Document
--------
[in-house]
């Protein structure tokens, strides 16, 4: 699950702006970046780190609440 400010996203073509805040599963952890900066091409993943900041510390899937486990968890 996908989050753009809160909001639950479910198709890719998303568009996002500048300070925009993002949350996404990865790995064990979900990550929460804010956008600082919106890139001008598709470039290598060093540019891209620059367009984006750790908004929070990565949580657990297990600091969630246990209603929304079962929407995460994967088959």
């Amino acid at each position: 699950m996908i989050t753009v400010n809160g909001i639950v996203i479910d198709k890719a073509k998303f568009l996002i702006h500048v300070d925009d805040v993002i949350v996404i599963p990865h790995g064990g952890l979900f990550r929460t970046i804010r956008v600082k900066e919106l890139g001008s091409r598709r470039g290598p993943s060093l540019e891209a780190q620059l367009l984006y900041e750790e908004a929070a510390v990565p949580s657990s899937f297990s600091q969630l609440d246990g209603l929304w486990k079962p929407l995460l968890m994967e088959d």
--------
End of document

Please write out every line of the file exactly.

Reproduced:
[in-house]
């Protein structure tokens, strides 16, 4: 699950702006970046780190609440 400010996203073509805040599963952890900066091409993943900041510390899937486990968890 996908989050753009809160909001639950479910198709890719998303568009996002500048300070925009993002949350996404990865790995064990979900990550929460804010956008600082919106890139001008598709470039290598060093540019891209620059367009984006750790908004929070990565949580657990297990600091969630246990209603929304079962929407995460994967088959």
């Amino acid at each position: 699950m996908i989050t753009v400010n809160g909001i639950v996203i479910d198709k890719a073509k998303f568009l996002i702006h500048v300070d925009d805040v993002i949350v996404i599963p990865h790995g064990g952890l979900f990550r929460t970046i804010r956008v600082k900066e919106l890139g001008s091409r598709r470039g290598p993943s060093l540019e891209a780190q620059l367009l984006y900041e750790e908004a929070a510390v990565p949580s657990s899937f297990s600091q969630l609440d246990g209603l929304w486990k079962p929407l995460l968890m994967e088959d």